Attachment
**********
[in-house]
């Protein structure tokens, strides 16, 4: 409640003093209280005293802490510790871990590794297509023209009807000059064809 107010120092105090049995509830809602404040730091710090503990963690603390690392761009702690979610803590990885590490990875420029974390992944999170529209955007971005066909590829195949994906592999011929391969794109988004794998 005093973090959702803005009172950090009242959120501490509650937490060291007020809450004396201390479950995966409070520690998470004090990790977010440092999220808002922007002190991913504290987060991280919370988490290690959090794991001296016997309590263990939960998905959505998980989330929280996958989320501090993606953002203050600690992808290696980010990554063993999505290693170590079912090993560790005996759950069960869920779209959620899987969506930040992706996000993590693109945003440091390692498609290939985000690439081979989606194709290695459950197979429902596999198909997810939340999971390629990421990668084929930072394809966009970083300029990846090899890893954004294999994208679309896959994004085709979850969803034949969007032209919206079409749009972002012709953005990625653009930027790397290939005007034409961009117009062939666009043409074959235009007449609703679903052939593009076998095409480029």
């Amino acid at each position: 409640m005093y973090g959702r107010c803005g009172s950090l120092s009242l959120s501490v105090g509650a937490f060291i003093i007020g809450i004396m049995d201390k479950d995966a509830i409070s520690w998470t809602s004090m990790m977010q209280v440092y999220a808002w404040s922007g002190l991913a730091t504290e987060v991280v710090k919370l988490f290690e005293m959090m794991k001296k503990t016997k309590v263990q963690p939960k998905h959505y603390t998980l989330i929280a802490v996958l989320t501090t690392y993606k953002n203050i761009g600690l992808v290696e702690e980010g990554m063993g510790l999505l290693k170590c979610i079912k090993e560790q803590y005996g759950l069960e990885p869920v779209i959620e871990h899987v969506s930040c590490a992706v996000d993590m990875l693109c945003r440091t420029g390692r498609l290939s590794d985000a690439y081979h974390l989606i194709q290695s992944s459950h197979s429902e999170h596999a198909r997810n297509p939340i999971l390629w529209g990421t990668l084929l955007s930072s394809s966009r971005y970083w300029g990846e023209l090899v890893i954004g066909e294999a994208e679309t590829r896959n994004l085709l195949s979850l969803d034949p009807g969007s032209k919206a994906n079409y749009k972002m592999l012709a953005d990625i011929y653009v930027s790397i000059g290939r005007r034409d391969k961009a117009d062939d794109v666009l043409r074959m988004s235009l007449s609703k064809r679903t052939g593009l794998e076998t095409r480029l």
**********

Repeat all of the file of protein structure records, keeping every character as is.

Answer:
[in-house]
């Protein structure tokens, strides 16, 4: 409640003093209280005293802490510790871990590794297509023209009807000059064809 107010120092105090049995509830809602404040730091710090503990963690603390690392761009702690979610803590990885590490990875420029974390992944999170529209955007971005066909590829195949994906592999011929391969794109988004794998 005093973090959702803005009172950090009242959120501490509650937490060291007020809450004396201390479950995966409070520690998470004090990790977010440092999220808002922007002190991913504290987060991280919370988490290690959090794991001296016997309590263990939960998905959505998980989330929280996958989320501090993606953002203050600690992808290696980010990554063993999505290693170590079912090993560790005996759950069960869920779209959620899987969506930040992706996000993590693109945003440091390692498609290939985000690439081979989606194709290695459950197979429902596999198909997810939340999971390629990421990668084929930072394809966009970083300029990846090899890893954004294999994208679309896959994004085709979850969803034949969007032209919206079409749009972002012709953005990625653009930027790397290939005007034409961009117009062939666009043409074959235009007449609703679903052939593009076998095409480029």
């Amino acid at each position: 409640m005093y973090g959702r107010c803005g009172s950090l120092s009242l959120s501490v105090g509650a937490f060291i003093i007020g809450i004396m049995d201390k479950d995966a509830i409070s520690w998470t809602s004090m990790m977010q209280v440092y999220a808002w404040s922007g002190l991913a730091t504290e987060v991280v710090k919370l988490f290690e005293m959090m794991k001296k503990t016997k309590v263990q963690p939960k998905h959505y603390t998980l989330i929280a802490v996958l989320t501090t690392y993606k953002n203050i761009g600690l992808v290696e702690e980010g990554m063993g510790l999505l290693k170590c979610i079912k090993e560790q803590y005996g759950l069960e990885p869920v779209i959620e871990h899987v969506s930040c590490a992706v996000d993590m990875l693109c945003r440091t420029g390692r498609l290939s590794d985000a690439y081979h974390l989606i194709q290695s992944s459950h197979s429902e999170h596999a198909r997810n297509p939340i999971l390629w529209g990421t990668l084929l955007s930072s394809s966009r971005y970083w300029g990846e023209l090899v890893i954004g066909e294999a994208e679309t590829r896959n994004l085709l195949s979850l969803d034949p009807g969007s032209k919206a994906n079409y749009k972002m592999l012709a953005d990625i011929y653009v930027s790397i000059g290939r005007r034409d391969k961009a117009d062939d794109v666009l043409r074959m988004s235009l007449s609703k064809r679903t052939g593009l794998e076998t095409r480029l």